How to Select a Puppy That's Right for You
How to pick a puppy that is compatible with your home and family.
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Would you choose a bride for her large, mournful eyes? A mate because his appearance deters criminals? How about a friend because her coloring matches your furniture?
You wouldn't. But sometimes dog owners base the crucial decision of buying a puppy on looks and other skin-deep criteria.
It's the "doggie in the window" syndrome. A wagging tail or adorable movie pup catches your eye. The next minute, you're taking it home. Within five minutes - poof! - your consummate canine companion has mutated into a mischievous mongrel, devouring your Louis Vuitton handbag or shredding the remote control.
What went wrong? Many things, the most important being you acted on impulse. A better way to select a puppy is to rely on honest self-analysis and careful research long before you buy.
Only after you have all the information - how to select a breeder or shelter, choose a breed, pick a puppy and decide on an obedience trainer, to name a few topics - should you look at litters. Then you will be able to pick the perfect pet and start building a lifelong friendship.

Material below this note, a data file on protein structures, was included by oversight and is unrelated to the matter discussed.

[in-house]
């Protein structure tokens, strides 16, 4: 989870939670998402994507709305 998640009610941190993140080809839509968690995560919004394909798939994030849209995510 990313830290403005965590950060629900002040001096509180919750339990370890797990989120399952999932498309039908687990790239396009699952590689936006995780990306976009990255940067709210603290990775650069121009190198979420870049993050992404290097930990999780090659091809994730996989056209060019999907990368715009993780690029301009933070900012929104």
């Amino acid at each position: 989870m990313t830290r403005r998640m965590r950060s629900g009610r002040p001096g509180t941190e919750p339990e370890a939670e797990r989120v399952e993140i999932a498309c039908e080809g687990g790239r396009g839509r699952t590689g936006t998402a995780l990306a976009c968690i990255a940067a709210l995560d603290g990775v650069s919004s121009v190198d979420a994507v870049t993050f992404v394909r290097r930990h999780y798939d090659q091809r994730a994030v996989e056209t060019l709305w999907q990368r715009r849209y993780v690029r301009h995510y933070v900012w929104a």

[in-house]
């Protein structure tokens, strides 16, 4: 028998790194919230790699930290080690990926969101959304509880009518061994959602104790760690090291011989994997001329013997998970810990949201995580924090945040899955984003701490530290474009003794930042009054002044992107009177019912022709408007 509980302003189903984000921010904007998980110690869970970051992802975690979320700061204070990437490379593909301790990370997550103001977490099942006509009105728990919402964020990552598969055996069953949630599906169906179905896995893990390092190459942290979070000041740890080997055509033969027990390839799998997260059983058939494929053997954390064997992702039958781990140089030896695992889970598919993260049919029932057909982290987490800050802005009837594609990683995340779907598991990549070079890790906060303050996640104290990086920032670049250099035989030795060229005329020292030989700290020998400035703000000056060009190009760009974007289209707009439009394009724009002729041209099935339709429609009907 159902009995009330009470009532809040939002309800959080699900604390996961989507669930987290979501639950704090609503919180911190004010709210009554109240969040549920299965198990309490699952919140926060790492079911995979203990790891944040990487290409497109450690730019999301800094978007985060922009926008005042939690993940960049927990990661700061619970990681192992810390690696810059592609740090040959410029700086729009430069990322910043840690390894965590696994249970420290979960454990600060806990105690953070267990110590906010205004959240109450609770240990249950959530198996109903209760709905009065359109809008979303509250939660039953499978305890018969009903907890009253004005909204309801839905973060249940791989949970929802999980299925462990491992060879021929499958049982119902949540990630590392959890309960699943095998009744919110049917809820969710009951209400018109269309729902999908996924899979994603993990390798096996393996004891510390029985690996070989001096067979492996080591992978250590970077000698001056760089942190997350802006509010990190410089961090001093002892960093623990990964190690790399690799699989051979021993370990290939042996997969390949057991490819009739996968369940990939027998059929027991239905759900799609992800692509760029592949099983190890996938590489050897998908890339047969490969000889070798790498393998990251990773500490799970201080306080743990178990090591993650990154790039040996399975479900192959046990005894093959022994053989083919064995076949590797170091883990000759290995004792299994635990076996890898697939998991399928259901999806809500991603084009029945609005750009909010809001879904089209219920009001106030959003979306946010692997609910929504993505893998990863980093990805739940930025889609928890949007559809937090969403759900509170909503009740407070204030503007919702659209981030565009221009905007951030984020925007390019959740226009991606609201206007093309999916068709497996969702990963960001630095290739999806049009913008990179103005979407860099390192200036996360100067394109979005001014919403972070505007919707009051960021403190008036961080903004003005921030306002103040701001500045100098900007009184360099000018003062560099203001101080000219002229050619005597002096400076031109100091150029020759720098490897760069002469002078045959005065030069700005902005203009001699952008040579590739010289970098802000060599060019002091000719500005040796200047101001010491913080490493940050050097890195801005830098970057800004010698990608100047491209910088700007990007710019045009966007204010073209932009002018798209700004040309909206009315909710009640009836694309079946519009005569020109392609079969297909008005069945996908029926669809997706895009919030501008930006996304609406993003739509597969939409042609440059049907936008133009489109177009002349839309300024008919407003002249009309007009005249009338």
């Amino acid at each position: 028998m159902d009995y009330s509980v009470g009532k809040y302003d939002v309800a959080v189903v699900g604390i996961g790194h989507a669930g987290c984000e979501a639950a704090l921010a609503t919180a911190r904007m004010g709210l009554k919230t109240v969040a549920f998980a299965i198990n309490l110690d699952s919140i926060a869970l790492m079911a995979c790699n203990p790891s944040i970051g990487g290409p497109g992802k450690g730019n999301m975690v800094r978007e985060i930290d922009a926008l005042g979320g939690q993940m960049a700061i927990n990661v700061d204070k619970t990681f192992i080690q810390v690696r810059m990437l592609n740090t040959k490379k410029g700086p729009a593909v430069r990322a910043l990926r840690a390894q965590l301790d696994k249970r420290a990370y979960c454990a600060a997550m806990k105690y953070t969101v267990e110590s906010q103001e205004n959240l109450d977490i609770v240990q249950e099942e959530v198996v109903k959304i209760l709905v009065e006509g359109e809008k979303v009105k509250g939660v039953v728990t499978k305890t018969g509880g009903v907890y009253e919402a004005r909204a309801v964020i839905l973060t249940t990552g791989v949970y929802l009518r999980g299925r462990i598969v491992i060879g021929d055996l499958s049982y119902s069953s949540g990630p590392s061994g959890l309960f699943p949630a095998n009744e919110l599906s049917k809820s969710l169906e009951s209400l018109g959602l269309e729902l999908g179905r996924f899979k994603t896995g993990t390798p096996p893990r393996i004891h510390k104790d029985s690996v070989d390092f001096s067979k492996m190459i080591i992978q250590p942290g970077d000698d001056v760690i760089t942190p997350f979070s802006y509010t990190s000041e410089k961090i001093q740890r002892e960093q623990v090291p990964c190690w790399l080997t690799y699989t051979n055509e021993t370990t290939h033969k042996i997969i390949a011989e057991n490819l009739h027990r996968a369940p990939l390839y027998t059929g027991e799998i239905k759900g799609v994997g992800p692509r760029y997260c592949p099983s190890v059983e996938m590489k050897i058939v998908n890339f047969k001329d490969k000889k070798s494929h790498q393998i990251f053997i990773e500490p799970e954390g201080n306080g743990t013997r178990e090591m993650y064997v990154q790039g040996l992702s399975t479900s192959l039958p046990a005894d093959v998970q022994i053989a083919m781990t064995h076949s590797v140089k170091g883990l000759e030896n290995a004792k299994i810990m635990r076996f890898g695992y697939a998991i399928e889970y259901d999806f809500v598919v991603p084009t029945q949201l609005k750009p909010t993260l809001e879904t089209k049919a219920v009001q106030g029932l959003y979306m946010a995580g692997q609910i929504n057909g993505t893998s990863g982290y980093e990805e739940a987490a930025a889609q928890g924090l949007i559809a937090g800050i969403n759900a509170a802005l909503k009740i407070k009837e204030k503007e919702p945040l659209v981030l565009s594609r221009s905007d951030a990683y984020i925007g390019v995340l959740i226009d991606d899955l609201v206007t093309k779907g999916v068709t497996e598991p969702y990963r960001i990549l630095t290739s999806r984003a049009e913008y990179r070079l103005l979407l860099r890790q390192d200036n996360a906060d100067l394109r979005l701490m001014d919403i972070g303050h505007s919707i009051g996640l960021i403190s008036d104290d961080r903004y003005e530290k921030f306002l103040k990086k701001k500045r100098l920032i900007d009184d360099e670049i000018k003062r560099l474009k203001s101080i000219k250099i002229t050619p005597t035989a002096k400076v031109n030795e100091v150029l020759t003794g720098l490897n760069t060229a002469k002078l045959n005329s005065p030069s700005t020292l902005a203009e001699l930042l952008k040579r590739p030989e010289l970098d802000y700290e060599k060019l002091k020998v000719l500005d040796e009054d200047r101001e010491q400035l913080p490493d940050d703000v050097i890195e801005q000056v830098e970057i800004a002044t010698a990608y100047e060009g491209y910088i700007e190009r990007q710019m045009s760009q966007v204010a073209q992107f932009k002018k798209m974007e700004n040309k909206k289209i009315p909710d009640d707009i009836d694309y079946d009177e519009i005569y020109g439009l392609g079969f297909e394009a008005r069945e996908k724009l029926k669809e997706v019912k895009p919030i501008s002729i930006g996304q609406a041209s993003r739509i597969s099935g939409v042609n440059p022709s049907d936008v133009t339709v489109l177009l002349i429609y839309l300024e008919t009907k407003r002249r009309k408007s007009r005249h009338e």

You've decided you want a dog. Why? Do you need a hunting partner? Are you housebound and want a companion? Do the kids need a protector and playmate? You may have many wonderful, legitimate reasons to get a dog - love, security, devotion. In return, dogs need the same from you. The first step in choosing a puppy begins with self-analysis, considering your lifestyle and your expectations of a dog. For the first question, you must be brutally honest. It will determine whether a dog is the right pet for you. How much time do you have for a dog?
Dogs are social and need to be around other dogs or people. They also need structure and discipline. Many classic behavioral problems, such as digging or chewing, result from dogs spending too much time alone. Dogs become bored when their owners aren't around, so they entertain themselves. Plus, training takes patience and time. Professionals can handle some challenges like obedience training, but owners must still learn the skills they need to handle a dog.
"I ask people what they know about my breed," said Michelle Hutchinson, a Jack Russell Terrier breeder in Sun City, Ariz. "If they don't have sufficient time, they and their homes are going to be worse for wear."
You decide you do have the time. The next question: What do you want from a dog? Do you need a jogging partner? A lapdog to brush and primp? A lovable mutt to hike with your family?Page 1 | 2 | 3 | 4
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